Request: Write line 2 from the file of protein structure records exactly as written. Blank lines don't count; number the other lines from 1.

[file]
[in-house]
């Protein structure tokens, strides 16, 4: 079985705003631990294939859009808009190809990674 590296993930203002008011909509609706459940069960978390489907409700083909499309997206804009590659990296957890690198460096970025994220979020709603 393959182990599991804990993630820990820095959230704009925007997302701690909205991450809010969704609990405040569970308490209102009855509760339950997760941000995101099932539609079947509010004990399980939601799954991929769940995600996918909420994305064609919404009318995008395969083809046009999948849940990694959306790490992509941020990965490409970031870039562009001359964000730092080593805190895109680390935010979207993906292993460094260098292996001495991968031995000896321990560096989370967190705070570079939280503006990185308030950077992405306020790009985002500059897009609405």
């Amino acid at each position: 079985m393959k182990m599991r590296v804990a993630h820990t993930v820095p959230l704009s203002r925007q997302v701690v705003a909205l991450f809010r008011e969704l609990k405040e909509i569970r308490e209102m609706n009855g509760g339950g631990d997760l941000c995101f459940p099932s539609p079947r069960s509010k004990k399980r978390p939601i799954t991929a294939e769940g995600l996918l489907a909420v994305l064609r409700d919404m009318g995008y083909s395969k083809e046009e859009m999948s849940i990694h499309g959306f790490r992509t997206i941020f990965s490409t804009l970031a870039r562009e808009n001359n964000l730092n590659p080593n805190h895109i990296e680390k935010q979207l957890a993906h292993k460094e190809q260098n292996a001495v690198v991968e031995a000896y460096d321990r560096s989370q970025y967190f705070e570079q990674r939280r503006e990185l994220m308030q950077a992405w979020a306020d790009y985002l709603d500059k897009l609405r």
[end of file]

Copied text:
């Protein structure tokens, strides 16, 4: 079985705003631990294939859009808009190809990674 590296993930203002008011909509609706459940069960978390489907409700083909499309997206804009590659990296957890690198460096970025994220979020709603 393959182990599991804990993630820990820095959230704009925007997302701690909205991450809010969704609990405040569970308490209102009855509760339950997760941000995101099932539609079947509010004990399980939601799954991929769940995600996918909420994305064609919404009318995008395969083809046009999948849940990694959306790490992509941020990965490409970031870039562009001359964000730092080593805190895109680390935010979207993906292993460094260098292996001495991968031995000896321990560096989370967190705070570079939280503006990185308030950077992405306020790009985002500059897009609405």